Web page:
The thing I find most constantly surprising about the BEST AMERICAN COMICS series by Houghton Mifflin Harcourt is the attention to quality. Not just quality in regard to the comix selected. After all, that’s really something they cover in the title, isn’t it? What I’m always surprised by is the attention to quality in presenting that work.
If your interest in comix goes beyond the spandex genre and into how diverse comix are as a storytelling medium, then these books should definitely be in your collection. In its fourth year now, the editions have served as a sampler of what’s happening in American comix as selected by some of the top names in the industry; Harvey Pekar, Chris Ware, Lynda Barry and, this year, Charles Burns. Each of these guest editors have had a long and important involvement with the development of comix as an artform, but Burns is a personal favorite of mine so I’ve been looking forward to this edition in particular for nearly a year.
Charles Burns own work shows a highly personalized care in the craft and quite a lot of that comes through in the selections he made for this edition. There are a lot of like-minded comic artists in this book who, while stylistically quite different, have that same attention to craft. One of the big challenges of the book itself is housing and presenting all of these different approaches in one standard-sized volume.
Comix, particularly those that we’d call the best American comix from the past twenty years, don’t tend to conform to one kind of shape or size. Largely a ghetto or alternative artform, these comix are made and often published by artists trying to get their work out there however they can; minicomix, long-form book edition, strips, pamphlets, webcomix, etc. Works by Gary Panter and Tony Millionaire just don’t fit easily into the same size book as Adrian Tomine or Art Spiegelman. All of these artists are, as I mentioned, quite concentrated on craft so the adjustment here make huge differences in the work. I’m a huge fan of Chris Ware’s work, for instance, but always find it difficult to read when presented in these editions. I think Gary Panter and Tony Millionaire, and even the Dan Clowes piece, also suffer a little bit from this re-sizing. But this work has to be in there in order for the title to work. After all, who’d buy a called “Best American Comics That Are Shaped Like This Book”? Series editors Matt Madden and Jessica Abel did a wonderful job trying make things fit together however, and there seems to be an attention to arranging things within the volume so that all the work gets as much breathing room as possible.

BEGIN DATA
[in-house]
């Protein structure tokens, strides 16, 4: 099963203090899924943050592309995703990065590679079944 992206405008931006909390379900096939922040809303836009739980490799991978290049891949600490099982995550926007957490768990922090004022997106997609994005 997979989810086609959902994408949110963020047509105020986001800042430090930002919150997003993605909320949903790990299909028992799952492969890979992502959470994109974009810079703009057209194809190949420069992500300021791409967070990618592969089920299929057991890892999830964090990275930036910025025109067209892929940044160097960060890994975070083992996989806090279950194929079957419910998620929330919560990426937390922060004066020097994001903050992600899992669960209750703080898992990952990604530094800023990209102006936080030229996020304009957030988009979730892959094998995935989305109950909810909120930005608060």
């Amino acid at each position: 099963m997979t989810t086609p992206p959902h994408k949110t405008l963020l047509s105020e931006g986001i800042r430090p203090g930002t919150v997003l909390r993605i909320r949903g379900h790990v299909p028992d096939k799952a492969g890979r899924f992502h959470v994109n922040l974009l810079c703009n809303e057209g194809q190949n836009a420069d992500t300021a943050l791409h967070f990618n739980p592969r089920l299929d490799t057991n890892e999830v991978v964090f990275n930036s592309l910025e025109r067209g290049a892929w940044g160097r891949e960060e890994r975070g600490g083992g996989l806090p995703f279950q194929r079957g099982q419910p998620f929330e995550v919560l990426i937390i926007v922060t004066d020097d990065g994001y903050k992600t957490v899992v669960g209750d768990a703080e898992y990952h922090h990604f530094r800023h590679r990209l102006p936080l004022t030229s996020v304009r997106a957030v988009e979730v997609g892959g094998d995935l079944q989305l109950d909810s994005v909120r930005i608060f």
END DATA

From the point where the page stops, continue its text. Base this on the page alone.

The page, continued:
As samplers like this go I find there’s kind of two different desires I have in buying the book; an interesting seeing work in there that I know, and an interest in discovering new work there for the first time. As Burns mentions in his introduction, 20 of the 33 contributors have had there work in previous editions of BEST AMERICAN COMICS. There are a lot of familiar names here to be sure. But still quite a few nice surprises:
-Dan Zettwoch’s “Spirit Duplicator”
-Matt Broersma’s “The Company”
-Mimi Pond’s “Over Easy”
-Sammy Harham’s “Black Death”
-Ted Stearn’s excerpts from “Splitsville” (which I’m sorry to say I hadn’t read yet)
-Laura Park’s “Freaks”
-and this hilarious piece at right by Koren Shadmi!
Another great selection of comix that I can’t recommend highly enough.